However, It seems that some Midwood HS staffer begged to differ

The in-school-only restriction “doesn’t make sense,” said retired Midwood librarian Arlene Weber Morales, who was at the school when the crime course was created and admitted she had “mixed feelings” about offering such violent content to teens.

“The librarians order extra copies of books so students can take them home,’’ said Morales, who retired in 2015. “Don’t parents want to know what the kids are reading? I would order more copies of the books.’’

A current Midwood staffer said Thomas “clearly states that this is not book banning. But it is.

“We are waiting to see if the administration cancels this course, because most of the books used in the class are on the[banned] list,’’ the source added, noting it would be a shame if True Crime were killed because it is “a very popular class.’’

Assemblywoman Nicole Malliotakis (R-Brooklyn/Staten Island) questioned why the class was even in existence.

“Sadly, this is a city in which criminals are sometimes placed on pedestals, and entrepreneurs are vilified,” she said. “How about teaching about civic and business leaders who beat the odds so they too can strive for success?

“I see why the school doesn’t want students to take the books home,’’ she added. “Parents will flip out.”

Thomas declined to comment.

Operation Wire Wire

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 Department of Justice and the FBI—has announced a major coordinated law enforcement effort to disrupt international business e-mail compromise (BEC) schemes that are designed to intercept and hijack wire transfers from businesses and individuals.

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AT&T Wins Court Ruling To Merge With Time Warner

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US District Judge Richard Leon ruled entirely in AT&T’s favor. The Department of Justice had sued AT&T to block the merger, but the judge’s ruling, pending a possible appeal, would let AT&T complete the purchase without spinning off any subsidiaries.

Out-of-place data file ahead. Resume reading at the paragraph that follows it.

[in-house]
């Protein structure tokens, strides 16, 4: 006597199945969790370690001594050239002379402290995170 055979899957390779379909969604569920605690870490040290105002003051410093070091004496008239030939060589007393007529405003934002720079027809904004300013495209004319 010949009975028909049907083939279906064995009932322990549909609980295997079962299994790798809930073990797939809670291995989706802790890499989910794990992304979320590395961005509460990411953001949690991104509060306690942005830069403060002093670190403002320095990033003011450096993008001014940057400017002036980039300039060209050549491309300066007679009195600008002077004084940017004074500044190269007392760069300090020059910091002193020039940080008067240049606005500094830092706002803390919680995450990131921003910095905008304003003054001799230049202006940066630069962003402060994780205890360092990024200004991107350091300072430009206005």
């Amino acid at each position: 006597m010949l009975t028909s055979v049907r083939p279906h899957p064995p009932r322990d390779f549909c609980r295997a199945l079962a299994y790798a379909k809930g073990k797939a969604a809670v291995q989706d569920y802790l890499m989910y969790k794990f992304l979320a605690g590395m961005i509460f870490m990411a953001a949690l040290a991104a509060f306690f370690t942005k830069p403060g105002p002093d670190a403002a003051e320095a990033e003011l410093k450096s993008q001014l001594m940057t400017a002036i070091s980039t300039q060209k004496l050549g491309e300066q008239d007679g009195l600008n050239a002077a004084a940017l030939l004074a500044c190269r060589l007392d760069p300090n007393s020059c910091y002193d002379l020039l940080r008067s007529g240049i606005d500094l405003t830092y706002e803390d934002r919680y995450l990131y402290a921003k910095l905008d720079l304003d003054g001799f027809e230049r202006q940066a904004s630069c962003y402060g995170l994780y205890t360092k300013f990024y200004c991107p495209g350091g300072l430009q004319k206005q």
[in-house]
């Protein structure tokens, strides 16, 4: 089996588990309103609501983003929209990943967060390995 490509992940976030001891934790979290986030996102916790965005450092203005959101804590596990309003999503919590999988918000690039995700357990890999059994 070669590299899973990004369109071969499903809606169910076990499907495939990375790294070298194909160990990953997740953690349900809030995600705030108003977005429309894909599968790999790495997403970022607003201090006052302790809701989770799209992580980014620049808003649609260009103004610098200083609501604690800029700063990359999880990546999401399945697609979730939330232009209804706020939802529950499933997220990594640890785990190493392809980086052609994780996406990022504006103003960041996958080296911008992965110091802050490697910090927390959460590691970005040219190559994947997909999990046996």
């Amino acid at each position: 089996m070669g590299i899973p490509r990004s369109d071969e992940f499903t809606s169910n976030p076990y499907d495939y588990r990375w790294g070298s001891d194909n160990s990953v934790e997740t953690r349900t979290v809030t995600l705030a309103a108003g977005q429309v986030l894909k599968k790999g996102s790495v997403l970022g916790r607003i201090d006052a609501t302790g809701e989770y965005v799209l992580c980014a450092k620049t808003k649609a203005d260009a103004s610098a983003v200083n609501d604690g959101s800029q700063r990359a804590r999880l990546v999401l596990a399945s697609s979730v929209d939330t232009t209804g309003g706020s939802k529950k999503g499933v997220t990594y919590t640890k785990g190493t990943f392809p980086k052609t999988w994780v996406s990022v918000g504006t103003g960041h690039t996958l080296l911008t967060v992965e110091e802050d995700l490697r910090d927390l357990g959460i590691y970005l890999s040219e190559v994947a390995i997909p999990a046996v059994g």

The government failed to prove that the merger would substantially lessen competition or that AT&T would use its ownership of premium content to harm rival TV providers.

AT&T said it intends to close the merger by June 20. It’s not yet known whether the government will appeal the case. AT&T has been the nation’s largest pay-TV company since it acquired DirecTV in 2015, and it is one of the largest providers of home and mobile broadband service. Time Warner owns HBO, Warner Bros., and Turner Broadcasting System. As the owner of Time Warner, AT&T would be able to set the price that other cable or satellite companies must pay for a large quantity of TV programming.

The DOJ argued that buying Time Warner and its stable of popular TV programming would give AT&T too much control over programming and distribution.

Will we see higher bills and fewer choices of programming?

Yahoo Hacker Gets 5 Years

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A Canadian man has pleaded guilty to hacking charges related to a 2014 spear-phishing operation of Yahoo employees. The hack ultimately compromised 500 million Yahoo accounts.

The operative, Karim Baratov, appeared in a San Francisco federal court on Tuesday afternoon. He also admitted that his role was to “hack webmail accounts of individuals of interest to the FSB,” the Russian internal security service. Baratov then sent those passwords to his alleged co-conspirator, Dmitry Aleksandrovich Dokuchaev.

Baratov was indicted in late February 2017 along with three other men who remain in Russia.